Joanna Bogle – the Roman Catholic writer and broadcaster – was Chair of the first of the three ‘Rebuilding Bridges’ conferences in February 2018. She also talked about the critical need to research, investigate and evaluate the exact details of when, where and who was in the Chichester Cathedral precincts at the time http://rebuildingbridges.org.uk/conference-proceedings/discussion/ “I would like to pick up the point about it not being a complex case. In one sense it is complex, years have elapsed, but I would like to add to this because this was my initial interest – I am an historian and most of… Read more »

Rowland Wateridge
Guest
Rowland Wateridge

Having spent much of the last two decades of my working life doing precisely the kind of investigations which Joanna Bogle describes, I can support much of what she says. But the “fiddly work” is extremely complex – maybe for the historian as she suggests, or, I would suggest better, a forensic lawyer with wider experience of many cases than the historian is likely to have met and the necessary knowledge how to access confidential material. Much of my work involved allegations made against alleged abusers who were deceased. As the survivors are, to the best, of my knowledge still… Read more »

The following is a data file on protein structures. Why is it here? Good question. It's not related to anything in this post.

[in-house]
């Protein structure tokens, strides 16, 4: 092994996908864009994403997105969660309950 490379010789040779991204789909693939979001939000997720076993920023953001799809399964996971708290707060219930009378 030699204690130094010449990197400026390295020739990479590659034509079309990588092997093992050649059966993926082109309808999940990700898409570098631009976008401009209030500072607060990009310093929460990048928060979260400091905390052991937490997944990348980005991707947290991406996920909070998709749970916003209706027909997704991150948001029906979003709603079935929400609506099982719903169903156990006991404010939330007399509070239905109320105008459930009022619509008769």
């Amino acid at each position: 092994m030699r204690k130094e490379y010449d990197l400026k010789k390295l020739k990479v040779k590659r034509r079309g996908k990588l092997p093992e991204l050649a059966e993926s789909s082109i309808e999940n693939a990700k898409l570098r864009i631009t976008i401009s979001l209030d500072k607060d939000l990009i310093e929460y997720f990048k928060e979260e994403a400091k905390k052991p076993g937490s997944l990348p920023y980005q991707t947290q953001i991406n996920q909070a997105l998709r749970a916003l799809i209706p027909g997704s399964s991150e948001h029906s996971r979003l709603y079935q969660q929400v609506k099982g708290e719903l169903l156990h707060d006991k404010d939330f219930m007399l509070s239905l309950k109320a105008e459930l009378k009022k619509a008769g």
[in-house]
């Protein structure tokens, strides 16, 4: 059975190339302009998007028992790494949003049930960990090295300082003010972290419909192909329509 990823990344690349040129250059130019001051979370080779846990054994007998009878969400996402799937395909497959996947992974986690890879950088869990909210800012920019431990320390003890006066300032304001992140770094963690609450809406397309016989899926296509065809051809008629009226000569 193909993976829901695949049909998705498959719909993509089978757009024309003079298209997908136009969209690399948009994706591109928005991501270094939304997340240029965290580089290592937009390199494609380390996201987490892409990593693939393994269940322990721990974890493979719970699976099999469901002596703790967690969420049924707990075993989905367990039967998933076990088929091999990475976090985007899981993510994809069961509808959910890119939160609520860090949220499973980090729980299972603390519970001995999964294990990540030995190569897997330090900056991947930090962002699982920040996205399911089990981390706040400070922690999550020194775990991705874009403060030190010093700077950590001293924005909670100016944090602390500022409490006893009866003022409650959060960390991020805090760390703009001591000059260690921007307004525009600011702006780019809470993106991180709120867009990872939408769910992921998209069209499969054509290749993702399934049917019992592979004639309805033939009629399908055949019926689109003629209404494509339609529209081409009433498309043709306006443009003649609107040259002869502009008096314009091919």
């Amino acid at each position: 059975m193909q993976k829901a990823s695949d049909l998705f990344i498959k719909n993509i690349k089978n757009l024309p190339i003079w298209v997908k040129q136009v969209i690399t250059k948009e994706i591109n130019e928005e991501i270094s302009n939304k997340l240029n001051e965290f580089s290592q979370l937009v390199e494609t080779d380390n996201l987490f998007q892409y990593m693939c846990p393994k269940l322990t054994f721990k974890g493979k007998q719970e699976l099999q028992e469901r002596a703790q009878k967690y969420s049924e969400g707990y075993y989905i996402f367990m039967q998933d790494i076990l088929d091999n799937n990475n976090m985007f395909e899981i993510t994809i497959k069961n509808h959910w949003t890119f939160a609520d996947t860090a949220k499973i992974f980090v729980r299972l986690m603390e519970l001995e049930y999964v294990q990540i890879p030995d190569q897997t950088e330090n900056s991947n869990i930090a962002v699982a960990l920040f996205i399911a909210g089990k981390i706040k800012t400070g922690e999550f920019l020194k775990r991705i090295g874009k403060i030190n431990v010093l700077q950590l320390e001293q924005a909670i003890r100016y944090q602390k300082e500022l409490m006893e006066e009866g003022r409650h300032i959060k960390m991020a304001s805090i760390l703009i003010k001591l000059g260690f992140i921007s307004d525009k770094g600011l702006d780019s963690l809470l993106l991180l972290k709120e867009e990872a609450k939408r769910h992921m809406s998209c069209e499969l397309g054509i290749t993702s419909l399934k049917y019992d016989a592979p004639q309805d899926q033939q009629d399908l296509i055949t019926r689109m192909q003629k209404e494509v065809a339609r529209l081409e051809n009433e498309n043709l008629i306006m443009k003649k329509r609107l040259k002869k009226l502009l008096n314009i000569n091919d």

Richard Ashby
Guest
Richard Ashby

I hesitate to join in this discussion but linking the issue of Bishop Bell to that of Terrence Banks is a massive red herring. A cursory examination of the dates would indicate that there can be no way in which the two cases are linked.

Richard W. Symonds
Guest

Mr Ashby, there is no “massive red herring” here – except the one which stinks from the head down. As explained above, it is the father of Terence Banks who is most likely to be the abuser of ‘Carol’ – thus the two cases are directly linked. We already know Banks Jnr was abused as a child by “a teacher and other adults”. I am seeking confirmation that one of those adults was Banks Snr – and I have little doubt I will receive that confirmation very soon. In any event, even with the evidence already collated – not just… Read more »